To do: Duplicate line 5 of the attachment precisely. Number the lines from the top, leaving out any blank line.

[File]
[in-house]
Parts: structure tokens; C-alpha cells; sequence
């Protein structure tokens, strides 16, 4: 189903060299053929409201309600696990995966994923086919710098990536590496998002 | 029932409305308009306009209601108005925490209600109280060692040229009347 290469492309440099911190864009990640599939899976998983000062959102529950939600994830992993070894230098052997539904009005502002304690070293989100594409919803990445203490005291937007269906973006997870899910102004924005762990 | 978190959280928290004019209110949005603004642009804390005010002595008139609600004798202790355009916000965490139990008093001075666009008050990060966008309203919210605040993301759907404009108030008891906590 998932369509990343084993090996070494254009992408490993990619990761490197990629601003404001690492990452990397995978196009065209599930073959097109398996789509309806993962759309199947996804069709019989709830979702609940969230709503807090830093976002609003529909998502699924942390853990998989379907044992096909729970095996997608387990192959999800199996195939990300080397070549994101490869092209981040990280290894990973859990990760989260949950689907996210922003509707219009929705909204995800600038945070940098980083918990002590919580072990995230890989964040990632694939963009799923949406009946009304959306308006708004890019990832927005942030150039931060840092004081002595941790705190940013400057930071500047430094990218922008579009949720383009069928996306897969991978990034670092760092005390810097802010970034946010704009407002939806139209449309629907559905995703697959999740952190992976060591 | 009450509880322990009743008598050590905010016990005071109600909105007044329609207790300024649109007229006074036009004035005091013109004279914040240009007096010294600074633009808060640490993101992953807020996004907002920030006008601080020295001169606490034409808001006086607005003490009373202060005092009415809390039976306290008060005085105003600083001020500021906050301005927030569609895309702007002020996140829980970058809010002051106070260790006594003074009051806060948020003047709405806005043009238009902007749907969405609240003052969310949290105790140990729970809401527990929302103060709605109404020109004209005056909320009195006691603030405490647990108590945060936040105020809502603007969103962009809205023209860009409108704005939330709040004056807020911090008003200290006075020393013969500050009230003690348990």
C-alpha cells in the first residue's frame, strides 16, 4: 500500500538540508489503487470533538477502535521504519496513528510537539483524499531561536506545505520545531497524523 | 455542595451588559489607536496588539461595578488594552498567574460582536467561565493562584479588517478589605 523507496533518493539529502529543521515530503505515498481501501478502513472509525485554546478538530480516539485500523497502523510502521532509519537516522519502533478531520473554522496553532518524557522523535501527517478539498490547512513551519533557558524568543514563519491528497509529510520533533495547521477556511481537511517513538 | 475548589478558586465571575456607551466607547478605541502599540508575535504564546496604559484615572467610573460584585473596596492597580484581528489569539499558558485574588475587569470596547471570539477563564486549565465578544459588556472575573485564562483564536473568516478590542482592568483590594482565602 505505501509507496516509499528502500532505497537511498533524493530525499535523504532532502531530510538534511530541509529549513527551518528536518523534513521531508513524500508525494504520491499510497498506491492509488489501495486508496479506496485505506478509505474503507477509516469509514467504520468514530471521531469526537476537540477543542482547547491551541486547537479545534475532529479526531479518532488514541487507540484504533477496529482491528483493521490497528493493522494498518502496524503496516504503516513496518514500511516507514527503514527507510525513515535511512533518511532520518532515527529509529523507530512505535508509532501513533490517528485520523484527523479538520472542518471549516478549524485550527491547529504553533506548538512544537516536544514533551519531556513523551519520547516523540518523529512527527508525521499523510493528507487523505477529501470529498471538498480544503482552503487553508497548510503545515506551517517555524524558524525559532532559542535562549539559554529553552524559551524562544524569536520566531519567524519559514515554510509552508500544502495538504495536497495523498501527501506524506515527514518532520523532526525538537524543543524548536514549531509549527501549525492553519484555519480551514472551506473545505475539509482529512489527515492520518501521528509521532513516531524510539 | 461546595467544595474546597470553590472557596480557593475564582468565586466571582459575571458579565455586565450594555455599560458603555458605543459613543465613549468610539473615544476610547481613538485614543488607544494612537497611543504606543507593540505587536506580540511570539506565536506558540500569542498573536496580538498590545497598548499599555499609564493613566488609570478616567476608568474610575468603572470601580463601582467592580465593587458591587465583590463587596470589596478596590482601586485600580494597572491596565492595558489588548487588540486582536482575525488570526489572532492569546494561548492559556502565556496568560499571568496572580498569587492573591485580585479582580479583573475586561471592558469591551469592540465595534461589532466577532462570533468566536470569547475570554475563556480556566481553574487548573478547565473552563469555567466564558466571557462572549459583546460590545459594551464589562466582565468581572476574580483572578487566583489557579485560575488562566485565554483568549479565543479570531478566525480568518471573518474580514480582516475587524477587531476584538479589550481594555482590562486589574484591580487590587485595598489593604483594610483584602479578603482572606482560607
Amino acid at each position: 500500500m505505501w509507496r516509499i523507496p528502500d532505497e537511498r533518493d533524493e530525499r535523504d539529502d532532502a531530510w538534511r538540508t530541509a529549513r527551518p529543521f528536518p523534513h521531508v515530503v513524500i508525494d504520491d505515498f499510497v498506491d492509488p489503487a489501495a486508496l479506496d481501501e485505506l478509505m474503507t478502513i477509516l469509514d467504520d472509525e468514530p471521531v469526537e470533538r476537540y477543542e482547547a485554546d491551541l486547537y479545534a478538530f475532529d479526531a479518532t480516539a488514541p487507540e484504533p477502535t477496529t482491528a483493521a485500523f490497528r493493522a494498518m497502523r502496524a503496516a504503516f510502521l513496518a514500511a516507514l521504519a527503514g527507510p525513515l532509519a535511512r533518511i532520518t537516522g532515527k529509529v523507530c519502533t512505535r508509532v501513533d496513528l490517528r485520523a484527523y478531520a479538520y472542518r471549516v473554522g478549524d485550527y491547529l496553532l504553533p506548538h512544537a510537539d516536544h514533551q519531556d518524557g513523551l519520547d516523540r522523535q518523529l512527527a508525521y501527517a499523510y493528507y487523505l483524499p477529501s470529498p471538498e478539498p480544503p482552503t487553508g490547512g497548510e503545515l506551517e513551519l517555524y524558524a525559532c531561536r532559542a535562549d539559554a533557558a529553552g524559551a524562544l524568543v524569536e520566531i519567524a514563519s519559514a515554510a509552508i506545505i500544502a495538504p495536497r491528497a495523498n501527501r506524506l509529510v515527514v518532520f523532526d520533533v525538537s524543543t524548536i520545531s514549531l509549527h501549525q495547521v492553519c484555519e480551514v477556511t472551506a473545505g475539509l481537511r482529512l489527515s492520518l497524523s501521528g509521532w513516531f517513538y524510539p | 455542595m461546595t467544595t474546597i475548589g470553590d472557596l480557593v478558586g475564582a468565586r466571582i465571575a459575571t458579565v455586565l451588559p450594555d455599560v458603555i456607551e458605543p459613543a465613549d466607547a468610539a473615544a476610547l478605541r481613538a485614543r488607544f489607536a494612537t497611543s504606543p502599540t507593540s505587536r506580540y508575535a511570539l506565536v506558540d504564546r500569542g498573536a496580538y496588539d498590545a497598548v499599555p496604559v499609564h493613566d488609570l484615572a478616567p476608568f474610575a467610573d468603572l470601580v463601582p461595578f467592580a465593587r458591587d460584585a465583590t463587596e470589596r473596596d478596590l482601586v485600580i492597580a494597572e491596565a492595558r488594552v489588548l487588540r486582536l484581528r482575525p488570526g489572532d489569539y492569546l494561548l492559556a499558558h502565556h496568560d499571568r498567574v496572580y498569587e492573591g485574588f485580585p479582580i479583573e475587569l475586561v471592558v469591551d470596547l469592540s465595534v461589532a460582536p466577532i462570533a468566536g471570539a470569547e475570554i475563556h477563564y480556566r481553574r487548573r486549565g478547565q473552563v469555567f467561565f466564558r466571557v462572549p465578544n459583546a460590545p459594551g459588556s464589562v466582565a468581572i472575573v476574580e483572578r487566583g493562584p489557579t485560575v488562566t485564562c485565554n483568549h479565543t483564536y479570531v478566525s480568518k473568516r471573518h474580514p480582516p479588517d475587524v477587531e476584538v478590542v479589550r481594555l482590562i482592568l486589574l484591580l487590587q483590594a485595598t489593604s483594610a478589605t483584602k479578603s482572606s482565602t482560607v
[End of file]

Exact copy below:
Amino acid at each position: 500500500m505505501w509507496r516509499i523507496p528502500d532505497e537511498r533518493d533524493e530525499r535523504d539529502d532532502a531530510w538534511r538540508t530541509a529549513r527551518p529543521f528536518p523534513h521531508v515530503v513524500i508525494d504520491d505515498f499510497v498506491d492509488p489503487a489501495a486508496l479506496d481501501e485505506l478509505m474503507t478502513i477509516l469509514d467504520d472509525e468514530p471521531v469526537e470533538r476537540y477543542e482547547a485554546d491551541l486547537y479545534a478538530f475532529d479526531a479518532t480516539a488514541p487507540e484504533p477502535t477496529t482491528a483493521a485500523f490497528r493493522a494498518m497502523r502496524a503496516a504503516f510502521l513496518a514500511a516507514l521504519a527503514g527507510p525513515l532509519a535511512r533518511i532520518t537516522g532515527k529509529v523507530c519502533t512505535r508509532v501513533d496513528l490517528r485520523a484527523y478531520a479538520y472542518r471549516v473554522g478549524d485550527y491547529l496553532l504553533p506548538h512544537a510537539d516536544h514533551q519531556d518524557g513523551l519520547d516523540r522523535q518523529l512527527a508525521y501527517a499523510y493528507y487523505l483524499p477529501s470529498p471538498e478539498p480544503p482552503t487553508g490547512g497548510e503545515l506551517e513551519l517555524y524558524a525559532c531561536r532559542a535562549d539559554a533557558a529553552g524559551a524562544l524568543v524569536e520566531i519567524a514563519s519559514a515554510a509552508i506545505i500544502a495538504p495536497r491528497a495523498n501527501r506524506l509529510v515527514v518532520f523532526d520533533v525538537s524543543t524548536i520545531s514549531l509549527h501549525q495547521v492553519c484555519e480551514v477556511t472551506a473545505g475539509l481537511r482529512l489527515s492520518l497524523s501521528g509521532w513516531f517513538y524510539p | 455542595m461546595t467544595t474546597i475548589g470553590d472557596l480557593v478558586g475564582a468565586r466571582i465571575a459575571t458579565v455586565l451588559p450594555d455599560v458603555i456607551e458605543p459613543a465613549d466607547a468610539a473615544a476610547l478605541r481613538a485614543r488607544f489607536a494612537t497611543s504606543p502599540t507593540s505587536r506580540y508575535a511570539l506565536v506558540d504564546r500569542g498573536a496580538y496588539d498590545a497598548v499599555p496604559v499609564h493613566d488609570l484615572a478616567p476608568f474610575a467610573d468603572l470601580v463601582p461595578f467592580a465593587r458591587d460584585a465583590t463587596e470589596r473596596d478596590l482601586v485600580i492597580a494597572e491596565a492595558r488594552v489588548l487588540r486582536l484581528r482575525p488570526g489572532d489569539y492569546l494561548l492559556a499558558h502565556h496568560d499571568r498567574v496572580y498569587e492573591g485574588f485580585p479582580i479583573e475587569l475586561v471592558v469591551d470596547l469592540s465595534v461589532a460582536p466577532i462570533a468566536g471570539a470569547e475570554i475563556h477563564y480556566r481553574r487548573r486549565g478547565q473552563v469555567f467561565f466564558r466571557v462572549p465578544n459583546a460590545p459594551g459588556s464589562v466582565a468581572i472575573v476574580e483572578r487566583g493562584p489557579t485560575v488562566t485564562c485565554n483568549h479565543t483564536y479570531v478566525s480568518k473568516r471573518h474580514p480582516p479588517d475587524v477587531e476584538v478590542v479589550r481594555l482590562i482592568l486589574l484591580l487590587q483590594a485595598t489593604s483594610a478589605t483584602k479578603s482572606s482565602t482560607v